French & Politics Personal Statement
As an aspiring Army Officer and fluent French speaker, my interests in a degree in Politics and French are backed up by a highly tuned knowledge in both subjects; I spent my early teens living in France where I developed my French to a bilingual standard and I also began to harbour an interest in the way the world is run.
This interest was awakened for the first time during the 2002 French presidential race, in which Jean-Marie Le Pen proceeded to the second round of the election. The images of the French people turning out en masse to demonstrate in objection took my interest enormously; I became intrigued by their motives and the political process in general.
Perhaps because for the first time politics was being forced upon me due to the consequences the election of Le Pen would carry for a foreign family living in France.
During my time there I participated in the political process at a low level through my membership of the School council where I had frequent contact with the town mayor and other political figures. In the three years of my membership I took part in key debates and once participated in the ballot to expel a peer.
Since beginning my AS course in Government and Politics I have become increasingly aware of the UK and US political scene. I watch BBC parliament for key debates and PM questions, I also read the broadsheet press and have joined a political party, all of which I hope will increase my knowledge and understanding of the subject.
A degree in these diverse and challenging subjects reflects my career ambition after my army service that is to enter politics at a local or even national level as a member of the Labour party. I hope to help it progress by providing a perspective, as an ex serviceman, that is rare in the party.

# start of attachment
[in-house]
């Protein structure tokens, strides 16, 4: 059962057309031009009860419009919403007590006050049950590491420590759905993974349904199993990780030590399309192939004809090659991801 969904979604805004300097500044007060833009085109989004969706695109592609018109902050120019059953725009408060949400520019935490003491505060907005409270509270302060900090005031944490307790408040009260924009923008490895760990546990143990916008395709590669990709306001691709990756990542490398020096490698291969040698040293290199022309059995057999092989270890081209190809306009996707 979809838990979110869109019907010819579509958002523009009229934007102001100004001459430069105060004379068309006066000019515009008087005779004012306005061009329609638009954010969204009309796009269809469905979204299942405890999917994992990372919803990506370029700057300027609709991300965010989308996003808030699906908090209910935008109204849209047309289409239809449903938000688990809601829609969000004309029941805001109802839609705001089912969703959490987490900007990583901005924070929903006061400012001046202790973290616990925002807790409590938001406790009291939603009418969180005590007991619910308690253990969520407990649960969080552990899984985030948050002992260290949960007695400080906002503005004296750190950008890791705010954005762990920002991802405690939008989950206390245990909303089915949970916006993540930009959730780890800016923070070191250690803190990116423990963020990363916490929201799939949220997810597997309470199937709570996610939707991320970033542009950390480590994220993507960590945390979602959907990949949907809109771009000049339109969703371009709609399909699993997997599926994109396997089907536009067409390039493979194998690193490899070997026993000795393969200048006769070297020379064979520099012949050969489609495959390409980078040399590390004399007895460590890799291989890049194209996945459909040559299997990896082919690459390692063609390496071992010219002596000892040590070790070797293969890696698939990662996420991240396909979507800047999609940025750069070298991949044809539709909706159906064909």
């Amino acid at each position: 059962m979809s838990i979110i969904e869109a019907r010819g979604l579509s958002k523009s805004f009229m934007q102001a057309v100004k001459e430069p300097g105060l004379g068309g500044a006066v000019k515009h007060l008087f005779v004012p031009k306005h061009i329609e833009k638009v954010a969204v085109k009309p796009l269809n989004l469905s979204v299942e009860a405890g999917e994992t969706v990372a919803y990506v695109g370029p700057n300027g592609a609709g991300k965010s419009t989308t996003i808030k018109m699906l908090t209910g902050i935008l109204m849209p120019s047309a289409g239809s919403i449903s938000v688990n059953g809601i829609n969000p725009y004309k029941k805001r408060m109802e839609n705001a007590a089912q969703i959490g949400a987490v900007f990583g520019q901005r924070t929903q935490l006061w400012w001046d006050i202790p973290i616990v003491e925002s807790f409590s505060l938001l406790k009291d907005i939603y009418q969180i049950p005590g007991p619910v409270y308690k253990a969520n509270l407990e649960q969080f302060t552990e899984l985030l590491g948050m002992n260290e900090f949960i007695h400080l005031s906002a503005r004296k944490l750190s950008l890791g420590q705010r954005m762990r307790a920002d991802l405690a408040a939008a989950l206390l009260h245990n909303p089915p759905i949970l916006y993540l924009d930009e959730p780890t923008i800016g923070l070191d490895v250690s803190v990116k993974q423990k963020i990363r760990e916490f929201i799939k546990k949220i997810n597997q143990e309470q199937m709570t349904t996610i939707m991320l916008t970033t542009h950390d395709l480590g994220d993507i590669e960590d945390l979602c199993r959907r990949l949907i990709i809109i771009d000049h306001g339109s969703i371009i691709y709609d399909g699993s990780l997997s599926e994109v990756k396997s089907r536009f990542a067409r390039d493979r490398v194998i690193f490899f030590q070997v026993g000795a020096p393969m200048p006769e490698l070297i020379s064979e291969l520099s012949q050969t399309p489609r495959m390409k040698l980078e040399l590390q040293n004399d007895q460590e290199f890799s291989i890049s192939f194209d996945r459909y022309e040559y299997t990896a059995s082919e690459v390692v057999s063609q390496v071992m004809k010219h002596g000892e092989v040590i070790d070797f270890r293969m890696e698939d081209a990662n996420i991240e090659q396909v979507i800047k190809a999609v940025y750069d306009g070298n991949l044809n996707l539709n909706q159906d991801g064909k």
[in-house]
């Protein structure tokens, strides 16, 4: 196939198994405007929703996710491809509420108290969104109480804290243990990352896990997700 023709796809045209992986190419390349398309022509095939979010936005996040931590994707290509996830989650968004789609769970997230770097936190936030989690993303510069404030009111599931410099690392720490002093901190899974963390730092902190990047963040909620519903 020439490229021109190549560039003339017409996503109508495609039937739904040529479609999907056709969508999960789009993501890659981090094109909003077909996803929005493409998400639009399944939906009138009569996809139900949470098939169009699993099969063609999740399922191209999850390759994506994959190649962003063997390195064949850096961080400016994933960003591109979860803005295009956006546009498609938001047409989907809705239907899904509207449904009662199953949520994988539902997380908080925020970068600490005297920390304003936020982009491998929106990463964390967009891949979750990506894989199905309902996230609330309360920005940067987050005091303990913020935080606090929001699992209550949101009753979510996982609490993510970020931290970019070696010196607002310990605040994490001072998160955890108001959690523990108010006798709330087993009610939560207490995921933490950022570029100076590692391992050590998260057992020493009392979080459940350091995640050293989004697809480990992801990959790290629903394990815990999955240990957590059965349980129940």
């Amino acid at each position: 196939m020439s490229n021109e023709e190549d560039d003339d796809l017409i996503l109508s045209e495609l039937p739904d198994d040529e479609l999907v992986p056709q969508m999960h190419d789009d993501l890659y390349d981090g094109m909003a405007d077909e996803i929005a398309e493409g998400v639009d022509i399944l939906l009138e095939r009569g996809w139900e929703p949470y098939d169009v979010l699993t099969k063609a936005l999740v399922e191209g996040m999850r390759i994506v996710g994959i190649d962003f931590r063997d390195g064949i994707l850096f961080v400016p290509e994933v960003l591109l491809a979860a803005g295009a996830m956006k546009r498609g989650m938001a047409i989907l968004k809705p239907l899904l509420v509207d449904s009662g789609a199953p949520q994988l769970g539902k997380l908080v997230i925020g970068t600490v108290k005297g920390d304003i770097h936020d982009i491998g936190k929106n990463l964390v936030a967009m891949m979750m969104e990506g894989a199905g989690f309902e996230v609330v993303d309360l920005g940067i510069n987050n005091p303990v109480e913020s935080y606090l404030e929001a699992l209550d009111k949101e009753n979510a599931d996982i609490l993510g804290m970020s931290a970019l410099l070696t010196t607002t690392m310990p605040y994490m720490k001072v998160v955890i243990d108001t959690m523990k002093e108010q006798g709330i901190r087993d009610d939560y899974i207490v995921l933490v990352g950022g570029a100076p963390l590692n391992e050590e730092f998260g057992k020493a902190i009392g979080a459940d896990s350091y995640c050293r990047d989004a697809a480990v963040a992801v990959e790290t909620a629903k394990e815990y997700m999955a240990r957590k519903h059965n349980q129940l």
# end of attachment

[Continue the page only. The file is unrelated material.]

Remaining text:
Living back in the UK my interest in politics continued to grow along side my passion for the French language. I sat my A level French along side my GCSEs for which I received a letter of congratulations on being in the top 5 candidates in the country (out of nearly 4000 entries) from the director of the AQA exam board.
My French skills have also served me in practice perhaps most notably in July '07 when I took part in the ascent of Mount Toubkal in Morocco. I acted at the time as translator for my group, providing a vital link between our guide and my fellow hikers.
Upon completion of my GCSEs I joined Welbeck Defence 6th Form College; a residential college specialising in preparation for entry into the technical corps of the Armed Forces.
To win my place at the College I had to pass through the Army's Officer Selection Board an intensive 2 day assessment of my potential as a future Army Officer including physical, mental and leadership tasks. I enjoyed the advanced start to my military career which Welbeck provided, along with the leadership challenges, high fitness regime and the independence of living away from home.
I however did find the very strong focus on preparation for purely technical subjects was restrictive to me and so after completing my AS levels I left the College to broaden my studies in preparation for my future study of Politics.
My interest in army life has not ended with my association with Welbeck. I have since joined the TA where I have been earmarked to continue training as an officer and perhaps progress to Sandhurst within the year, to become one of the youngest serving officers in the British Army.
While the double commitment of College and the TA has proved challenging, I have risen to it; teaching me the importance of good time management.
It has also given me the opportunity to become more financially independent and in the long run it will also yield a wealth of new qualifications and experiences.
In the spare time I have retained after my commitments I enjoy a lively social life including numerous sporting activities such as competing at County level in Athletics and Rugby. I'm confident I will contribute enormously to university life.
This personal statement was written by toonfrance for application in 2008.
Some of the universities i have applied to don't offer 'French and Politics' as a single degree and therefore i have been forced to apply to combine honours degrees. i am worried this statement wont appeal to admissions tutors at those universities that only offer combined honours. Or is it clear to all the tutors that i intend to study politics and French no matter what the format?